Rethink #3: Software does not make events

Fueled by the Corona crisis, digital communication and virtual events have instantly become must-haves. Conveniently, many different software tools are available as quick solutions. However, it's a fallacy to believe that an analog event automatically "translates" to an equivalent virtual experience once you've chosen the right tool, explains Maximilian Souchay in the latest installment of his "Rethink" series of articles.

Fueled by the Corona crisis, digital communication and virtual events have instantly become must-haves. Conveniently, many different software tools are available as quick solutions. However, it's a fallacy to believe that an analog event automatically "translates" to an equivalent virtual experience once you've chosen the right tool, explains Maximilian Souchay in the latest installment of his "Rethink" series of articles.

If you start with the origin of the word "tool", you quickly have a suitable comparison in mind: Imagine you want to build a built-in wardrobe for a friend. You get wood and screws, a saw and a cordless screwdriver. Basically, you have the right tools and basic materials at hand. Nevertheless, most people would probably not just start carpentering. Even the most beautiful built-in cupboard is useless if it does not fit into the intended position. Only with the right dimensions and requirements in mind, a concept can be designed. Only in the next step does the carpenter make a plan and select his tools.

Conceptlessly missing the target

What seems logical to us with a real piece of furniture is often forgotten in the whirl of turbo-digitization: According to the guiding principle "Form follows Function" or "Form follows Content", a design is known to work best when the form is derived from the purpose, the form from the content. When applied to virtual and hybrid event forms, I am of the opinion that software alone does not make an event; event tools are no more than a means to an end.

If you start your event planning with the software selection, you force yourself into a creative corset - one possible reason why hybrid events are currently regarded as a medium of still remain far below their potential. In the worst case, the event remains without personal connection and is quickly forgotten, just as my colleague Jonathan last week described. The desired emotional activation fails to materialize, the event has forfeited its greatest marketing advantage.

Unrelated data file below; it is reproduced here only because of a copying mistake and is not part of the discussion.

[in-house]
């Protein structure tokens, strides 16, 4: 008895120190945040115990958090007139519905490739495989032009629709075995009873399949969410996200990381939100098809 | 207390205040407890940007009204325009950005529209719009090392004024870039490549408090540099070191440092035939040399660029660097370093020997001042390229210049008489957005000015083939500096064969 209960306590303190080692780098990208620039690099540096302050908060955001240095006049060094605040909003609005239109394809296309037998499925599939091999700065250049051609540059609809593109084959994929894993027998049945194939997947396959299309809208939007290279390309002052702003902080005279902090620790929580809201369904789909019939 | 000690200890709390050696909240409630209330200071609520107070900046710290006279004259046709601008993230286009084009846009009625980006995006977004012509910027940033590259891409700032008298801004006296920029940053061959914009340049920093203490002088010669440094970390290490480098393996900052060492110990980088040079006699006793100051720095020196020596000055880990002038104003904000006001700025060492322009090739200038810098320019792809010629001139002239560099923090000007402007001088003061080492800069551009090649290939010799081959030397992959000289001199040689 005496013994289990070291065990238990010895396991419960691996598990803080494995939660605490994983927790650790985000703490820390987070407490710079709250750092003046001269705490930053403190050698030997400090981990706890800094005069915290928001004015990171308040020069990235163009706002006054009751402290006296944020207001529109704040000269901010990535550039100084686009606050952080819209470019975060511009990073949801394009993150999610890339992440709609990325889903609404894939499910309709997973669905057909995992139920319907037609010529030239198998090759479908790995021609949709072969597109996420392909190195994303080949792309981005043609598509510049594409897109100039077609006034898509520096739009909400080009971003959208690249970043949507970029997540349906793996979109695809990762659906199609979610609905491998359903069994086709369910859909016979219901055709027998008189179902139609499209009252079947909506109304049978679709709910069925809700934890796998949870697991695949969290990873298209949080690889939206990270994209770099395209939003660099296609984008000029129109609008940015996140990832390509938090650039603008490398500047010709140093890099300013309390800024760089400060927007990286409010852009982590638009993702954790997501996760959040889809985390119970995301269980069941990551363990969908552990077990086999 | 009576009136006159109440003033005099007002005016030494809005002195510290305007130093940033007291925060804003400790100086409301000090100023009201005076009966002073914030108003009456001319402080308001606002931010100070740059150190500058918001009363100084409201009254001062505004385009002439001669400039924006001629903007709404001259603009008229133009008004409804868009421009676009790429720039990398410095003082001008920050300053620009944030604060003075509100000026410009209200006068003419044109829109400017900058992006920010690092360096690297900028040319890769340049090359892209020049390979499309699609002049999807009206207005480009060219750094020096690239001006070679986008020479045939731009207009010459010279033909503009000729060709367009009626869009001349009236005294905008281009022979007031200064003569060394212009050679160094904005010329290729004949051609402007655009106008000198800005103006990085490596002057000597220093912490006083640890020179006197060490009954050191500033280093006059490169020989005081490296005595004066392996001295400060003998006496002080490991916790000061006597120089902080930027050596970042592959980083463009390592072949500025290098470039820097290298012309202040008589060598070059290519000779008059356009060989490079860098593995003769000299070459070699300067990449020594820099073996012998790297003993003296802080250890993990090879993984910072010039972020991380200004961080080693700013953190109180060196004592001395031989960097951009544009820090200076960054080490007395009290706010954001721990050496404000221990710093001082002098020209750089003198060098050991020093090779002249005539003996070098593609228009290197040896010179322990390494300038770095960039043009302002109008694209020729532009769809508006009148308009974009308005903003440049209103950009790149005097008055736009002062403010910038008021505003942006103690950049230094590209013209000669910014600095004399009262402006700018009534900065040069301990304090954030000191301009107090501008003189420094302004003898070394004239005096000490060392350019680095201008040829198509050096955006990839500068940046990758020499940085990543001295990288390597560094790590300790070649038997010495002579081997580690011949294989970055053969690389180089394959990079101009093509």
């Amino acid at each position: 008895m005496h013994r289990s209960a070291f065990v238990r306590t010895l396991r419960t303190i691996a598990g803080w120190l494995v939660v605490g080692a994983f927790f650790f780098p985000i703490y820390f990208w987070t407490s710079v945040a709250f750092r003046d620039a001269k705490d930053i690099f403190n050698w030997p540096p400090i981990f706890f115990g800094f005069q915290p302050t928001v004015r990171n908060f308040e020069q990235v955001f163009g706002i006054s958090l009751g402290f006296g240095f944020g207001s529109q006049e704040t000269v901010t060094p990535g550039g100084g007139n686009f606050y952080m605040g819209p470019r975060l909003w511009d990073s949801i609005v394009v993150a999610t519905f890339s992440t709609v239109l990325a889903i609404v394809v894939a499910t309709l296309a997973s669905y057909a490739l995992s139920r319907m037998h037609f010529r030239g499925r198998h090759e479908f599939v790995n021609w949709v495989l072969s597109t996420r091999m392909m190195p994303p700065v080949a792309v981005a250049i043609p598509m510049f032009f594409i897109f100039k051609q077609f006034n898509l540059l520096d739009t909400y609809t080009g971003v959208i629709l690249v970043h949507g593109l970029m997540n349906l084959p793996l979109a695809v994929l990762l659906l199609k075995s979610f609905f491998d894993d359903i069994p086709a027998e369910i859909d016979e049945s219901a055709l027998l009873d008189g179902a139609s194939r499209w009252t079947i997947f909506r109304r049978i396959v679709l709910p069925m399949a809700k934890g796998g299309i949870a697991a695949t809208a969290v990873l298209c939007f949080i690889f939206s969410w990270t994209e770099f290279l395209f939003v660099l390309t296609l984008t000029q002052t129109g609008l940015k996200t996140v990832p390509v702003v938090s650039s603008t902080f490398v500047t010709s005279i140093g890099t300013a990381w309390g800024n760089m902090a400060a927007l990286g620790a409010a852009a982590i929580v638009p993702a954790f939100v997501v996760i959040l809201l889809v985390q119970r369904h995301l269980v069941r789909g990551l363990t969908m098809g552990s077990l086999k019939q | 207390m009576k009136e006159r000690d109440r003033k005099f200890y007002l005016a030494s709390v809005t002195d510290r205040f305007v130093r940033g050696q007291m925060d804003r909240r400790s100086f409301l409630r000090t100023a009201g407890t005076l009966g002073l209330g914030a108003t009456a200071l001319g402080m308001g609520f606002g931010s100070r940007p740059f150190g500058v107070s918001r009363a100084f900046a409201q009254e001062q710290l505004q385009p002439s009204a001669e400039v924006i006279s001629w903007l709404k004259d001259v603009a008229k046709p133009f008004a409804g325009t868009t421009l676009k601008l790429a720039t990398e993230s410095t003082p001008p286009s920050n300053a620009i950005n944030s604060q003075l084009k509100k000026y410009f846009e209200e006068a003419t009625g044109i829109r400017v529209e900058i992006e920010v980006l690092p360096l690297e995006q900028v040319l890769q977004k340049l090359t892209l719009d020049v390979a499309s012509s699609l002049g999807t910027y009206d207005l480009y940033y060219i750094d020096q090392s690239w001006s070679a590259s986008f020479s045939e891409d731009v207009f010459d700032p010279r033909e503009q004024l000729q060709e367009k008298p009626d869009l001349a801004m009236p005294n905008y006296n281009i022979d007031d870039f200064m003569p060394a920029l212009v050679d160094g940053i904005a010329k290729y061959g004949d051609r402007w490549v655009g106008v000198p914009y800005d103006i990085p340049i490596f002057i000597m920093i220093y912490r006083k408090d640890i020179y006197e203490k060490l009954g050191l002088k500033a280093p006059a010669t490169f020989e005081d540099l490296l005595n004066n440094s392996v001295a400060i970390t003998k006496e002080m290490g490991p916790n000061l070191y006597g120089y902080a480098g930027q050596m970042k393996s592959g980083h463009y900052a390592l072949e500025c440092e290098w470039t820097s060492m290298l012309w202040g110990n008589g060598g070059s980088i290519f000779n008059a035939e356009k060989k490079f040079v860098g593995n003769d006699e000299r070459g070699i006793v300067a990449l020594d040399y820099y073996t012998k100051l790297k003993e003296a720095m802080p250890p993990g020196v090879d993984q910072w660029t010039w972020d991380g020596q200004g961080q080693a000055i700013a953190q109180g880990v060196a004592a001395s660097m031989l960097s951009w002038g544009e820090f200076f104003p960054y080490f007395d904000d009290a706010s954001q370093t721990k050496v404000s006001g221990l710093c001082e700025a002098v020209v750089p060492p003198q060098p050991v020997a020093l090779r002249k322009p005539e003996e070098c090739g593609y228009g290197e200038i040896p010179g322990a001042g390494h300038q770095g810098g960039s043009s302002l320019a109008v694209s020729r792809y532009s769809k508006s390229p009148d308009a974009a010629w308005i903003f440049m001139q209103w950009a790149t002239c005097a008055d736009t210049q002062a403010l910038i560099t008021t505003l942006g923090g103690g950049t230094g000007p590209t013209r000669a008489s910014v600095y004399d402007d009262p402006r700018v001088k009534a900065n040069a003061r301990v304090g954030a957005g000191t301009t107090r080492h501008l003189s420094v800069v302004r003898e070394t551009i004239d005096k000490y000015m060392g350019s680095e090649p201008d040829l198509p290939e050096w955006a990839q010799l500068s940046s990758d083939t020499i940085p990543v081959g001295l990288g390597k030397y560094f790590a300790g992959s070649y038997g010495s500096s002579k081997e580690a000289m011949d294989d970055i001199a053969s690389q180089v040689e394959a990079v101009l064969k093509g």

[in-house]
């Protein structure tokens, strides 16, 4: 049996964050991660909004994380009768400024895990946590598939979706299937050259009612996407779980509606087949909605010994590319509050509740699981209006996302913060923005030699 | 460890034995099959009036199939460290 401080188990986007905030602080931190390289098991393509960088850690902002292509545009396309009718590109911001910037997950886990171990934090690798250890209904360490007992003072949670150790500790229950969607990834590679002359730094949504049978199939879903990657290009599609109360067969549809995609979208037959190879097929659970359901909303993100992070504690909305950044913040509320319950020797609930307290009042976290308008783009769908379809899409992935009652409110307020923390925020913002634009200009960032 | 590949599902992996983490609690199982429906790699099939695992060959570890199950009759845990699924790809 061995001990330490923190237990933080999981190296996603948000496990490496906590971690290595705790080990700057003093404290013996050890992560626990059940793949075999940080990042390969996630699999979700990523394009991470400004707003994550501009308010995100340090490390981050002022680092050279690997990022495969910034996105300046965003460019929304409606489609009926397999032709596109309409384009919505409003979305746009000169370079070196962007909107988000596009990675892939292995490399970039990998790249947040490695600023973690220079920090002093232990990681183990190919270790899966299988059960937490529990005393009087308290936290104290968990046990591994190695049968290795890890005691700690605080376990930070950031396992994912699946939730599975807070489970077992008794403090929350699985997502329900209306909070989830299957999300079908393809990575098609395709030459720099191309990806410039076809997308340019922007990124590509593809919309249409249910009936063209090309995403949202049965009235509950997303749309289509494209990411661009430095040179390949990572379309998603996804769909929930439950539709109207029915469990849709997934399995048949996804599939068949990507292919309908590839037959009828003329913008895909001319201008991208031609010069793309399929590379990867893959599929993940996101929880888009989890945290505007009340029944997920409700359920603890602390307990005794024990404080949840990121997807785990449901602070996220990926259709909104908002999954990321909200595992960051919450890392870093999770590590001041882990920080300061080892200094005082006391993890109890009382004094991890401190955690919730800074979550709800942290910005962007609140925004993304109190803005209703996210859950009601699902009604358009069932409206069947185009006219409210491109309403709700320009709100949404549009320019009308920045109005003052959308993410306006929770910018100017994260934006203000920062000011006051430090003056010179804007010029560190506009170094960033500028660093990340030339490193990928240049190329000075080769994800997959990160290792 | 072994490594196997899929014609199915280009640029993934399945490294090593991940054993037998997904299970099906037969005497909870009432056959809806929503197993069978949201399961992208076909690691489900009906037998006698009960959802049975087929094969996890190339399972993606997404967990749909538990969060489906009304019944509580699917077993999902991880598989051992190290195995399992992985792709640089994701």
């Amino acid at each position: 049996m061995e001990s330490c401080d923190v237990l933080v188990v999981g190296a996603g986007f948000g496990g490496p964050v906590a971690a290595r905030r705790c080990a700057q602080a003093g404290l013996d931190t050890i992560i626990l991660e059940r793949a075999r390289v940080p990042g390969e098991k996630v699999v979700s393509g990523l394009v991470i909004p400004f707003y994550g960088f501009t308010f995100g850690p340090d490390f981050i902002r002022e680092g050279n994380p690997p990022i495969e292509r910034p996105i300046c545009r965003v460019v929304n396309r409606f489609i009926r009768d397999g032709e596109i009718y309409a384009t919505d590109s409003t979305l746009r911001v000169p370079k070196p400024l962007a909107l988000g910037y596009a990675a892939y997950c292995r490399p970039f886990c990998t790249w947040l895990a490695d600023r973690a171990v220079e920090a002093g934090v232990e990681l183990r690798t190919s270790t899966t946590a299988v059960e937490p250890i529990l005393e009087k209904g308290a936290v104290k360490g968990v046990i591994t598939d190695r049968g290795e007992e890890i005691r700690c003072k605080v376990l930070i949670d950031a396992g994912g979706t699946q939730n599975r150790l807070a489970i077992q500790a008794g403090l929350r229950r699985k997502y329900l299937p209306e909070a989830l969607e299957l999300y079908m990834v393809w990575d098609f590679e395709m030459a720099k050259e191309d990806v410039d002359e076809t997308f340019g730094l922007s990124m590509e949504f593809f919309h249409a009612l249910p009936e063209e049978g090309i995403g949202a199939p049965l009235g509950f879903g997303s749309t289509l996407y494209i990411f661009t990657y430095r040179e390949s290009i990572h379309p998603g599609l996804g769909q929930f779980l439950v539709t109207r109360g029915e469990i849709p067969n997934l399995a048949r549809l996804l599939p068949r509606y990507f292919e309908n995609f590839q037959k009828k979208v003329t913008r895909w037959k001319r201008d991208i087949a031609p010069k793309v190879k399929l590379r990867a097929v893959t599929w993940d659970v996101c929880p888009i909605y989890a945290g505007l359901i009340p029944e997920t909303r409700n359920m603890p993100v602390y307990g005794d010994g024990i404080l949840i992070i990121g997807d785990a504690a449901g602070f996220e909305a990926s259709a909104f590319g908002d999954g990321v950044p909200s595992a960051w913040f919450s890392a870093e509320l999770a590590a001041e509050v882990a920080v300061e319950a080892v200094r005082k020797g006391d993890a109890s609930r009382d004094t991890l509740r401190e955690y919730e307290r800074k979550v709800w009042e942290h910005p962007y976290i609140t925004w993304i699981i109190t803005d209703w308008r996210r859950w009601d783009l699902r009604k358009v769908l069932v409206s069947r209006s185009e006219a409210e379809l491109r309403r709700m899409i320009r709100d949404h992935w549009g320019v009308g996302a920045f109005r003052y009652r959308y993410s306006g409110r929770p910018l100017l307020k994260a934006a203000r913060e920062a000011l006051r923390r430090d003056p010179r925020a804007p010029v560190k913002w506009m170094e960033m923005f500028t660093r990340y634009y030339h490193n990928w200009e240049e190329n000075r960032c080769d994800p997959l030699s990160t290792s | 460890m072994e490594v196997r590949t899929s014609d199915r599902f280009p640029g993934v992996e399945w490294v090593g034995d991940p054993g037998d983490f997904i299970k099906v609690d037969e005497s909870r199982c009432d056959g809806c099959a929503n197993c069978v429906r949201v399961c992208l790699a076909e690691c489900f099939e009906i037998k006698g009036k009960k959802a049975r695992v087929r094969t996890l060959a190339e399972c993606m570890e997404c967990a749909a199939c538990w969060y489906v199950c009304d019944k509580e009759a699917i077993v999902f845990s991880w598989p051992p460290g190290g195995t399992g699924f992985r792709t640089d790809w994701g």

The story sets the tone

To maximize the impact, virtual experiences should also be tailored. Even on a digital level, an event first needs clear goals, strategies and a story - in short: a communication concept. And by all means a different one than its analog counterpart. If all tools are put at the service of communication, it is easier to create fluid transitions between different event media. From the participant's point of view, a continuous arc of tension is created with a consistently recognisable look and feel.

For an emotional activation of the participants, we start with the personal encounter. This encounter is dramatized and staged, because storytelling and customer journey are elementary parts of well thought-out concepts, whether analog, virtual or hybrid. The software becomes a communication channel, where the different requirements for software design and live communication are thought through together from start to finish. This allows us to create a seamless user experience in which all touchpoints are a harmonious part of the overall story.

And so the software follows the requirements of the communication concept, because in the end it is not the cordless screwdriver and the saw that build the cabinet - but the carpenter.


* Maximilian Souchay is Founder and Managing Partner at Live Lab. He studied marketing in Bern and cultural management and acting in Liverpool. Before founding Live Lab in 2015, he worked in various management positions in the event industry.

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